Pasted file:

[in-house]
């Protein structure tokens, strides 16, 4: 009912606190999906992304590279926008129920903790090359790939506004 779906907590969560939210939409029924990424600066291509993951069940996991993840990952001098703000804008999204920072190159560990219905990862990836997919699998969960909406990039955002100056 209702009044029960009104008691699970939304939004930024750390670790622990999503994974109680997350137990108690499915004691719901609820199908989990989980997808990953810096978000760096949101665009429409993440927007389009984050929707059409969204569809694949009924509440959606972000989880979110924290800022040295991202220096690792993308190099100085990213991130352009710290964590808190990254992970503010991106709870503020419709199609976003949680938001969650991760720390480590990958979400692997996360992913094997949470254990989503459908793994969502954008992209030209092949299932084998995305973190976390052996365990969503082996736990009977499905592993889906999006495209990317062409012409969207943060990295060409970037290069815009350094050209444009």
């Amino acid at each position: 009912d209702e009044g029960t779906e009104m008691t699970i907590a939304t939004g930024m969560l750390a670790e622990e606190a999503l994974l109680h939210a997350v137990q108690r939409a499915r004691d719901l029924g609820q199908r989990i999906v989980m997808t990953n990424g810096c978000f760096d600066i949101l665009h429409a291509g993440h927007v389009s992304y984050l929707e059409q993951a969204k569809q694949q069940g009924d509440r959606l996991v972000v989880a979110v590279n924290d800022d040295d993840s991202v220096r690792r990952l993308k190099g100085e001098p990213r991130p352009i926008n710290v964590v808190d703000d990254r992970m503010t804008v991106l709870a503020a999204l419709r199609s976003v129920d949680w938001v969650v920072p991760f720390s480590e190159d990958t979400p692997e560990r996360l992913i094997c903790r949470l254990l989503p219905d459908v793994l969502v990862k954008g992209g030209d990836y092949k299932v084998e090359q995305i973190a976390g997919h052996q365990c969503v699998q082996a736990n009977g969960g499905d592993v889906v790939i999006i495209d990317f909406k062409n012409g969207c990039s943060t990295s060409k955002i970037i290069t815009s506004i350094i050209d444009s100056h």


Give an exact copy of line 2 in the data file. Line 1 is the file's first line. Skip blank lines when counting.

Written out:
């Protein structure tokens, strides 16, 4: 009912606190999906992304590279926008129920903790090359790939506004 779906907590969560939210939409029924990424600066291509993951069940996991993840990952001098703000804008999204920072190159560990219905990862990836997919699998969960909406990039955002100056 209702009044029960009104008691699970939304939004930024750390670790622990999503994974109680997350137990108690499915004691719901609820199908989990989980997808990953810096978000760096949101665009429409993440927007389009984050929707059409969204569809694949009924509440959606972000989880979110924290800022040295991202220096690792993308190099100085990213991130352009710290964590808190990254992970503010991106709870503020419709199609976003949680938001969650991760720390480590990958979400692997996360992913094997949470254990989503459908793994969502954008992209030209092949299932084998995305973190976390052996365990969503082996736990009977499905592993889906999006495209990317062409012409969207943060990295060409970037290069815009350094050209444009």